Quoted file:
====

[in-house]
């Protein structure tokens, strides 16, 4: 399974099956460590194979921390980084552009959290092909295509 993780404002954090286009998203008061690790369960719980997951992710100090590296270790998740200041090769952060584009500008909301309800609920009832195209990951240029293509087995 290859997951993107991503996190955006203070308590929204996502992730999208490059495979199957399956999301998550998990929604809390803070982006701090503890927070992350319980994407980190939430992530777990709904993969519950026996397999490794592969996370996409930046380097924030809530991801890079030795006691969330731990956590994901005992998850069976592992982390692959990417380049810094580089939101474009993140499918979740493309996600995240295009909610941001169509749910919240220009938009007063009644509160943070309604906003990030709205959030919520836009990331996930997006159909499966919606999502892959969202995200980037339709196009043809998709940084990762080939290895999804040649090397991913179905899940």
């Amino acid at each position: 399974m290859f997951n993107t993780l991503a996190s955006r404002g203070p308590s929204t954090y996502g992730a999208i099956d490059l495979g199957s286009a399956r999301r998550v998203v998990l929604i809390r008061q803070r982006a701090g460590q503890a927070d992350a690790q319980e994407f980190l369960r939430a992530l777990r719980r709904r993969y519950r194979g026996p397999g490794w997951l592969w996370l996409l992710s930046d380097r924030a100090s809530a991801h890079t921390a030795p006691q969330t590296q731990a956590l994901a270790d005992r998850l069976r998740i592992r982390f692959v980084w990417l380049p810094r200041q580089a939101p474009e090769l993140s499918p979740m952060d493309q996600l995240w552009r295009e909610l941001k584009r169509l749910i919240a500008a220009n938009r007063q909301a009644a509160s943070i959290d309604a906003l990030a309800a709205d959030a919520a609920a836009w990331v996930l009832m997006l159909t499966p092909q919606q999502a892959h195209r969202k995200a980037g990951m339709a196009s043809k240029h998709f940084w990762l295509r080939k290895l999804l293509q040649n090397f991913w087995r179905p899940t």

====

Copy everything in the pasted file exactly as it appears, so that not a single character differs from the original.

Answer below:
[in-house]
């Protein structure tokens, strides 16, 4: 399974099956460590194979921390980084552009959290092909295509 993780404002954090286009998203008061690790369960719980997951992710100090590296270790998740200041090769952060584009500008909301309800609920009832195209990951240029293509087995 290859997951993107991503996190955006203070308590929204996502992730999208490059495979199957399956999301998550998990929604809390803070982006701090503890927070992350319980994407980190939430992530777990709904993969519950026996397999490794592969996370996409930046380097924030809530991801890079030795006691969330731990956590994901005992998850069976592992982390692959990417380049810094580089939101474009993140499918979740493309996600995240295009909610941001169509749910919240220009938009007063009644509160943070309604906003990030709205959030919520836009990331996930997006159909499966919606999502892959969202995200980037339709196009043809998709940084990762080939290895999804040649090397991913179905899940």
């Amino acid at each position: 399974m290859f997951n993107t993780l991503a996190s955006r404002g203070p308590s929204t954090y996502g992730a999208i099956d490059l495979g199957s286009a399956r999301r998550v998203v998990l929604i809390r008061q803070r982006a701090g460590q503890a927070d992350a690790q319980e994407f980190l369960r939430a992530l777990r719980r709904r993969y519950r194979g026996p397999g490794w997951l592969w996370l996409l992710s930046d380097r924030a100090s809530a991801h890079t921390a030795p006691q969330t590296q731990a956590l994901a270790d005992r998850l069976r998740i592992r982390f692959v980084w990417l380049p810094r200041q580089a939101p474009e090769l993140s499918p979740m952060d493309q996600l995240w552009r295009e909610l941001k584009r169509l749910i919240a500008a220009n938009r007063q909301a009644a509160s943070i959290d309604a906003l990030a309800a709205d959030a919520a609920a836009w990331v996930l009832m997006l159909t499966p092909q919606q999502a892959h195209r969202k995200a980037g990951m339709a196009s043809k240029h998709f940084w990762l295509r080939k290895l999804l293509q040649n090397f991913w087995r179905p899940t």